cuse and Minnesota are finished
for the season.
Behind No. 11 Oregon State in
the second echelon were Pitts Pittsburgh
burgh Pittsburgh and Baylor, tied for 12th;
Texas Christian 14th; Southern
California 15th; Navy 16th; Yale
17th; Wyoming 18th; Duke and
Texas Western, tied for 20th.
Of the top 10 teams only Iowa
definitely is in a bowl thus far.
Tennessee, Georgia Tech, and SyrJ
acuse all are ready to go if they
receive Invitations. The others
can't go because of conference
regulations, rules infractions, or
restrictions on their appearances
in post-season events.
"' -rv
"WF HI
I Numerically, Los Angeles was
the .chief beneficiary of the draw,
grabbing seven of the 49, players
selected in tb four rounds as a
.result of trades made previously
wun me uianis ana tne Jrorty-
mners.
Giants Get Least Number
!. Michigan State,
nauDacx.
UTS Angele.
Tff. JHrSL ir
. a it o it
immediately after Hornung was
grabbed. San Francisco then took
John Brodie, Stanford quarter quarterback;
back; quarterback; Green Bay took Michigan
end Ron Kramer; Pittsburgh took
Len Dawson, Purdue "quarterback;
Cleveland went for Jim Brown,
Syracuse fullback, and Philadel Philadelphia
phia Philadelphia selected Clarence Peaks, the
injured Michigan State halfback.
The Baltimore Colts' first choice
was guard Jim Parker of Ohio
State; Washington took Don Bos-
liii'im' Hf! n f i il 1 K iwil.. tlin '1.1 An Ma
c,rdin,flB Picked center Jerry
Tubbs of Oklahoma; New York
L0S- An8eles. wnwo chose Baylor
halfback Del SnoIner: ,he Detroit
Lions chose guard m Qhss rf
R lQr a)d tne Cnicag0 Bears took
. ii
KaTl ggeu of Louisiana State,

"'Lfl'

,.,.,. K.ir-M .i.rC '.-j
seven were ends
" s,v",
At the annual meeting of the
Pan-Cnnal Bowling Association
the following officers were e-
lected for the coming year: Rob
ert J. Balcer, president; Harry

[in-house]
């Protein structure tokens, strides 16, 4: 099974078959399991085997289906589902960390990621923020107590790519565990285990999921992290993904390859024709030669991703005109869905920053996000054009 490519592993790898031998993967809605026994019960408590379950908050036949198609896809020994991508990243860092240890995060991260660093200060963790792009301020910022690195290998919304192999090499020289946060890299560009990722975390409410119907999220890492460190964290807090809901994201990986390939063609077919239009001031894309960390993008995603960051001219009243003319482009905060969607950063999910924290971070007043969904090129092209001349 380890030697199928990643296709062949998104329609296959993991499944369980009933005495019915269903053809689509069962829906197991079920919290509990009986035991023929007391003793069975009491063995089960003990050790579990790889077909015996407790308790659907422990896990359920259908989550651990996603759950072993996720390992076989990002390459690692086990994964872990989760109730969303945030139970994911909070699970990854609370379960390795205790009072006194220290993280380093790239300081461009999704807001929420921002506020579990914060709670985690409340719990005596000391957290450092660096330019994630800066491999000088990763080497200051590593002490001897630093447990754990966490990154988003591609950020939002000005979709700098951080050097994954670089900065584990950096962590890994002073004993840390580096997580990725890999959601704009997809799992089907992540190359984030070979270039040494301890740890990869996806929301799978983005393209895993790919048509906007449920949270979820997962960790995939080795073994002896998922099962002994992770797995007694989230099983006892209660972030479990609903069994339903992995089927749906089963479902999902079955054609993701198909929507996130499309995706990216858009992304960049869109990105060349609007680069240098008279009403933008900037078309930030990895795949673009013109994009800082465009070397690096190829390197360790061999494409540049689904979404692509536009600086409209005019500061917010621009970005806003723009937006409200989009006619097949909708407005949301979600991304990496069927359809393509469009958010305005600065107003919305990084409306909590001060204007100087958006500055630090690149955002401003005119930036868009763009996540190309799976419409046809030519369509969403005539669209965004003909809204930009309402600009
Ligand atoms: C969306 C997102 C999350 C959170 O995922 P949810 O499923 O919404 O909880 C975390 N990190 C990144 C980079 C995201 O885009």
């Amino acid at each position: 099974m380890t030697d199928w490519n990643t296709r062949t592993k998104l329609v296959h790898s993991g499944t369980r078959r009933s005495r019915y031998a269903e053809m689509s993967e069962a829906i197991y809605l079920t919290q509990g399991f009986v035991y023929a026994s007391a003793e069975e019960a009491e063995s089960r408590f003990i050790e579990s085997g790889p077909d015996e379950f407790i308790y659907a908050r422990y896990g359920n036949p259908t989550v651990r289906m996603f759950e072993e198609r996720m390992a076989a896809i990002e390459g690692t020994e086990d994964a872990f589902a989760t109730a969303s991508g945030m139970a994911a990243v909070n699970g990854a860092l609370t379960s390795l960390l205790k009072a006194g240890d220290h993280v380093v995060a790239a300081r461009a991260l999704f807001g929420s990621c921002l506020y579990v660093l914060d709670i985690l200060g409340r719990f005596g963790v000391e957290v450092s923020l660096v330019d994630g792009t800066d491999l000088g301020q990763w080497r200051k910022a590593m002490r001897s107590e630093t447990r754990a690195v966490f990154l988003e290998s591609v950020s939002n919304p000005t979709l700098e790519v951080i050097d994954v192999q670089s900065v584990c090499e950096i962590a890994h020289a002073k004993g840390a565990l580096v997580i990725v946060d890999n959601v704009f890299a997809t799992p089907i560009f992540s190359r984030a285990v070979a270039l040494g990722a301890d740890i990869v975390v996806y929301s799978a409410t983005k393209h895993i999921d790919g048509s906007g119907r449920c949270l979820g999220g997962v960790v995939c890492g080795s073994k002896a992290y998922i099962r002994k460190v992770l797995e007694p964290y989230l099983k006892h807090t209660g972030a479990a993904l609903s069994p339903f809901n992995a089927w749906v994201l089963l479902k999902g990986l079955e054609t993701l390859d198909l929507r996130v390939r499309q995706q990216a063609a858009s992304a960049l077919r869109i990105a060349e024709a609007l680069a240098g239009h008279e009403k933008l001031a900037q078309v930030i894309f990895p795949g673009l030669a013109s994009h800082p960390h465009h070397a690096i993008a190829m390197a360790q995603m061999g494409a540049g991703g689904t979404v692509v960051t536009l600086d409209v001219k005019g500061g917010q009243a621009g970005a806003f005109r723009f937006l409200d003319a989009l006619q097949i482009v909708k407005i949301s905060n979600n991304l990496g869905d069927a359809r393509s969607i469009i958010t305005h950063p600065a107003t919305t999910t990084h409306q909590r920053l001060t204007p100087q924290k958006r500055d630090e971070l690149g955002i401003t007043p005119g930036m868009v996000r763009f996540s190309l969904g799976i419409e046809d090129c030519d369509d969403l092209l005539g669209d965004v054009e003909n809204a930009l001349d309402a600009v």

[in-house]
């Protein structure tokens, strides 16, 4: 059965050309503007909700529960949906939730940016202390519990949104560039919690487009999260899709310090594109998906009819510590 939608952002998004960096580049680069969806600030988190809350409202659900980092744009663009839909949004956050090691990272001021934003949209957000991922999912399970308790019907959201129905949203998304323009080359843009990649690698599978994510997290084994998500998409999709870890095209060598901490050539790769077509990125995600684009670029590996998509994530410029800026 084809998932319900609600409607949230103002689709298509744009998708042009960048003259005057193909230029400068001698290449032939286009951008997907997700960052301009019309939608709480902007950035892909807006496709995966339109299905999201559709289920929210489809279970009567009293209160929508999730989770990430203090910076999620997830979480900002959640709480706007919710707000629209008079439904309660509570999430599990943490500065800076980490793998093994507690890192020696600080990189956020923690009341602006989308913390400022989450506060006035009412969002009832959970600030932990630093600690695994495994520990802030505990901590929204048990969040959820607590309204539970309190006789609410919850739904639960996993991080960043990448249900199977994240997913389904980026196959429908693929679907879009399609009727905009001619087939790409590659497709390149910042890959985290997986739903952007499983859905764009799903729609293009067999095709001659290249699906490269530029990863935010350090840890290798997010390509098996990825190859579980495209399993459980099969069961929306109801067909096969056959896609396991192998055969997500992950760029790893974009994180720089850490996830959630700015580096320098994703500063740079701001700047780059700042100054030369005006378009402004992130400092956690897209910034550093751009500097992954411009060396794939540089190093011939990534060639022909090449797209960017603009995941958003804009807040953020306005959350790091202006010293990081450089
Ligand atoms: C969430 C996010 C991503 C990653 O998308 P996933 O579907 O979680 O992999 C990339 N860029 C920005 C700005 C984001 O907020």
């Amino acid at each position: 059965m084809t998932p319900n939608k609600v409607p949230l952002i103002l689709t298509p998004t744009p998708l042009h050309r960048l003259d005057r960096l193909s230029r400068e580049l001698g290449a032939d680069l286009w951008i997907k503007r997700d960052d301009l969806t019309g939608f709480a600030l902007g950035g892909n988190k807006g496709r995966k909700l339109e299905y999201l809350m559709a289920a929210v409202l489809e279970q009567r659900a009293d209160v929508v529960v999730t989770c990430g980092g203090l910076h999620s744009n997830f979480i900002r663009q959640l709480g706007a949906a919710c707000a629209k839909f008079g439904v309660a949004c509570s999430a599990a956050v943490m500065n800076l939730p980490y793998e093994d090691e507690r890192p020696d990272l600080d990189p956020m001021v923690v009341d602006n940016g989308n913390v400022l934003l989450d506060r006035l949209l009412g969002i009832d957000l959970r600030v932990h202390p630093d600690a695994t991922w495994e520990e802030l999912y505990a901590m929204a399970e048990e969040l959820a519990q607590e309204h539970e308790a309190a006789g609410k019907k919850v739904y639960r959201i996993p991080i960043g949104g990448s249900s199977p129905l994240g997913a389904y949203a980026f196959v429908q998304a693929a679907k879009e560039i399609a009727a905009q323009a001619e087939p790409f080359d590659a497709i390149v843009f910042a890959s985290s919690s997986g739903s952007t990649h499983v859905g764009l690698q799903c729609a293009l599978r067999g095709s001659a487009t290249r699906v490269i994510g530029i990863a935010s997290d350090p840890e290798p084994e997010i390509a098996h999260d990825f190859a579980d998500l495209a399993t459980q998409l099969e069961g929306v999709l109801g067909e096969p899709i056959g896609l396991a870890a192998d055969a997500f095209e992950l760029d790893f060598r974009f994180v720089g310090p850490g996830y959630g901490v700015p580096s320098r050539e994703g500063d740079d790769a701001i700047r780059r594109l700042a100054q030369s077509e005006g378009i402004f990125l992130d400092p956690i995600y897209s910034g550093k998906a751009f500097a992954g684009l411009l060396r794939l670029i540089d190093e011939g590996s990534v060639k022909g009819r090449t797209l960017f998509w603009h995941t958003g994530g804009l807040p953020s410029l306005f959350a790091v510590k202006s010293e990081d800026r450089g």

Colbert, 1st V.P.; Richard C. H6 H6-ean
ean H6-ean 2nd V.P.: William Coffey,
3rd V.P.; Eri J. Bates, 4tn V.P.;
John P. Voss, secy-treas.; Harry
Klumpp, Kenneth J. Coleman,
Theodore Albritton and Ralph
Robinson, executive directors.
The week of Feb. S through
9th was selected for the 18th an annual
nual annual City Tournament with
Bates as tournament manager.

By J. J. HARRISON JR.
Bantamweignt cnampion Mel Mel-vln
vln Mel-vln Bourne is to be summoned to
answer "breach of contract"
charges before the Panama Box Boxing
ing Boxing Commission next Monday at
8 p.m., the commission decided
at a meeting Monday night.
Bourne has been accused by
his legal manager, Victor Bell,
of signing a contract, without
Bell's knowledge, to fight Co Colon
lon Colon featherweight Jesus San San-tamaria
tamaria San-tamaria in Colon last Nov. 18.
Santamaria defeated Bourne
by unanimous decision In a ten-rounder.

WKL gssssssssK THhHB
gasssssssssssssffS

MELVIN BOURNE
Bell, who attended the meet
ing, produced a notarized con
'tract which he said was proof
that he had sole authority to
okay all of Bourne's fighting ac
tivities here and abroad.
Bell said he consulted a Colon
lawyer two days before the fight
as to what steps he should take
and the attorney advised that he
allow the match to go through
in view of the preparations the
Colon Commission and the pro promoter
moter promoter had gone through to put
the card over.
The lawyer suggested, how
ever, that Bell noiclfv the pana
ma and colon commissions of
the situation, and i that after the
bout, he seek to collect his 33 1-3
per cent manager's fee, and oth other
er other monies he claims Bourne owes
him.
Bell told the commission that
be failed to receive ny teff
muneration after the fight be because
cause because Pourne, who lost a $100
weight forfeit and said he paid
the promoter auras he was ad advanced
vanced advanced before the bout, had
"practically nothing left from
bis cut."
After Commission members
examined the contract and dis discussed
cussed discussed the case, it was decided
to cite Bourne on a motion by
trustee Ricardo A. Pardo.
On a motion by Commission
President Jose Rogelio (Pinky)
Arias, the body agreed that in
the future ihe Colon commission
will be notified in writing of all
matters and decisions of the
Panama Commission which could
affect the. two groups.
"Had the Colon commission
known of the contract between
Bourne and Bell," declared Arias,